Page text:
Leading nations of the U.N. atomic agency on Friday unanimously endorsed the agency's role as the organization monitoring Iran's compliance with a landmark nuclear deal, and its head said he was encouraged by their readiness to fund the operation.
Iran is to curb its nuclear activities under the terms of a Nov. 24 deal agreed with six world powers, and both sides agreed then that the U.N.'s International Atomic Energy Agency should ensure that Tehran is abiding by its commitments.
Speaking to reporters, IAEA chief Yukiya Amano said that the agency's 35-nation board "expressed its full support and gave its endorsement."
Amano opened the session by urging board members to come up with the approximately 5.5 million euros ($7.5 million) the agency will need in outside funding for the mission. He said afterward that 10 nations had pledged financial backing, with some naming concrete amounts he did not specify.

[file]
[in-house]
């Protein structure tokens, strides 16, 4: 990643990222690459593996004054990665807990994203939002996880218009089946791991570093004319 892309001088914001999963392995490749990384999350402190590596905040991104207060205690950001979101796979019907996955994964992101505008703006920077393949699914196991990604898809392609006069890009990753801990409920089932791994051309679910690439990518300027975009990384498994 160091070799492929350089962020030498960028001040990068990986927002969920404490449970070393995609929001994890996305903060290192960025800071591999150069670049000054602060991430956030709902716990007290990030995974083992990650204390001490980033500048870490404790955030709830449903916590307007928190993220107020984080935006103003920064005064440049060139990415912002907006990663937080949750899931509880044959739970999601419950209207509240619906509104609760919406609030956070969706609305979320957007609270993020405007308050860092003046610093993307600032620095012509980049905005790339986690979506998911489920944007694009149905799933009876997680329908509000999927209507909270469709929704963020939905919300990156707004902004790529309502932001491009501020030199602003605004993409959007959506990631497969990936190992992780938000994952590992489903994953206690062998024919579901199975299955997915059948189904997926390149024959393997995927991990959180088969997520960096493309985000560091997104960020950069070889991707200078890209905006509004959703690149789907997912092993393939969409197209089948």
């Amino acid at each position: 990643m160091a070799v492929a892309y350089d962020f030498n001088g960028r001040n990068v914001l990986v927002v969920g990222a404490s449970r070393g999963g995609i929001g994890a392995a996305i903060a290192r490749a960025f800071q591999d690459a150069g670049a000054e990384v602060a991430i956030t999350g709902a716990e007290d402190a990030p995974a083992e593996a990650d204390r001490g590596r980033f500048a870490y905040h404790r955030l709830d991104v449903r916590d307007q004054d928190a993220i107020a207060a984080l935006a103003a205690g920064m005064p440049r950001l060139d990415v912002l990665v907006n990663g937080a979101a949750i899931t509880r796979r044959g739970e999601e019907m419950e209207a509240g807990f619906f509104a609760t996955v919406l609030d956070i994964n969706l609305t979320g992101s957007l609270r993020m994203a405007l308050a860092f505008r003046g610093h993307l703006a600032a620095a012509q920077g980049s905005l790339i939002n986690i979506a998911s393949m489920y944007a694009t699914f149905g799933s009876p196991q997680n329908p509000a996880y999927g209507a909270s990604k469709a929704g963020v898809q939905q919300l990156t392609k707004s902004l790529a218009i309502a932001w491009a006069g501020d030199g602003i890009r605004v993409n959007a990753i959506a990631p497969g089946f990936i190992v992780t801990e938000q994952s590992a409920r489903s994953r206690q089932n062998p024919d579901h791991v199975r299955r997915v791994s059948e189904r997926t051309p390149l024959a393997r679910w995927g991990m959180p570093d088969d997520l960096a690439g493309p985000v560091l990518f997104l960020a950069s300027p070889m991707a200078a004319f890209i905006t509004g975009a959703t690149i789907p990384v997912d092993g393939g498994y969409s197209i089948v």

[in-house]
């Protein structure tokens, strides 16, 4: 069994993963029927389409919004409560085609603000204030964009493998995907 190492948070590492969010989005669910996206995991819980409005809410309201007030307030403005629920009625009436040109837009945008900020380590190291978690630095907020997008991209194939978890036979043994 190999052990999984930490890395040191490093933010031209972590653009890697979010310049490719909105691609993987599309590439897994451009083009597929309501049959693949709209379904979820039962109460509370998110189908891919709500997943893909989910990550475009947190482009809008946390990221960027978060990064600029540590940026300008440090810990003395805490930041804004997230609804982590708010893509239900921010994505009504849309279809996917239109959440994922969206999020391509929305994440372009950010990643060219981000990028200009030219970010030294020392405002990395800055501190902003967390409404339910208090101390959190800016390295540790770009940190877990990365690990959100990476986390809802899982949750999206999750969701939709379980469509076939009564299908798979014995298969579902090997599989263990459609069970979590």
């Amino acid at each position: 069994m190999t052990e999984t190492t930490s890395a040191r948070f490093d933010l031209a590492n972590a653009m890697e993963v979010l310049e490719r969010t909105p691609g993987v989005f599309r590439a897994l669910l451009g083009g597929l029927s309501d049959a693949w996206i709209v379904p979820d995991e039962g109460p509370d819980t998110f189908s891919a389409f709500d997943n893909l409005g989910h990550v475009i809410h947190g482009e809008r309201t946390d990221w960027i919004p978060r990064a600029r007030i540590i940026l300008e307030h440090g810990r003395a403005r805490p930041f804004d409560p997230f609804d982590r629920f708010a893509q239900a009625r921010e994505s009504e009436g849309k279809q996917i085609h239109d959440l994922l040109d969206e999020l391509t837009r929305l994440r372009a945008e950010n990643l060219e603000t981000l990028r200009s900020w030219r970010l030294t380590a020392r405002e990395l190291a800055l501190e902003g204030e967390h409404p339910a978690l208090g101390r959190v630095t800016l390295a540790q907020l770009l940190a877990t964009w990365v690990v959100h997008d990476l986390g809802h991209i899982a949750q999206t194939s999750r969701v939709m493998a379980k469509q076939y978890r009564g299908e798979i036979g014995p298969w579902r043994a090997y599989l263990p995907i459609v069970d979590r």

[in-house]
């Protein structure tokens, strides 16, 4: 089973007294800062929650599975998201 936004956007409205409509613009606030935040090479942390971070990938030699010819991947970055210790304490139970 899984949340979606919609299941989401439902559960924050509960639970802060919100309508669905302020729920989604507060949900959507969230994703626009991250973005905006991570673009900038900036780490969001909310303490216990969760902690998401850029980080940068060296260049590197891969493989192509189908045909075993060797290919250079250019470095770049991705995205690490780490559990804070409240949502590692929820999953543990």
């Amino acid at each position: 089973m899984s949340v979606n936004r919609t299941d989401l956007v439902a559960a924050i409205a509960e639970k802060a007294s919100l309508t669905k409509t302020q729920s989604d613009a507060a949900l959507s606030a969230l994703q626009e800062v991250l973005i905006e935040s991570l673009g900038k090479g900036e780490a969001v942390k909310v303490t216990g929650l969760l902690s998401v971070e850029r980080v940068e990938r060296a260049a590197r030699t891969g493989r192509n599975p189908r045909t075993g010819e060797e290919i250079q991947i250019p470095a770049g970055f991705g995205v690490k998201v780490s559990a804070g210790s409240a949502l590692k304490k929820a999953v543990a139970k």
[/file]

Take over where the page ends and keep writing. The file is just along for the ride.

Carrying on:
He said he was confident that the agency will meet its funding goal.
Among the countries coming forward was the United States. U.S. chief IAEA delegate Joseph Macmanus said Washington intended to make "an appropriate financial contribution."
The interim deal took effect Monday, when IAEA inspectors verified that Iran unplugged banks of centrifuges involved in its most sensitive uranium enrichment work on Monday as part of its commitment to limit activities that could be used to make nuclear weapons. In response, the United States and the European Union partially lifted economic sanctions.
Both sides aim to use the six-month timeframe of the Nov. 24 pact to work on a final agreement. Iran says all of its atomic activities are peaceful but the United States and other skeptical nations seek permanent curbs on Tehran's atomic programs. Iran in turn wants a total lifting of international sanctions enacted since 2006 that have progressively crippled its economy.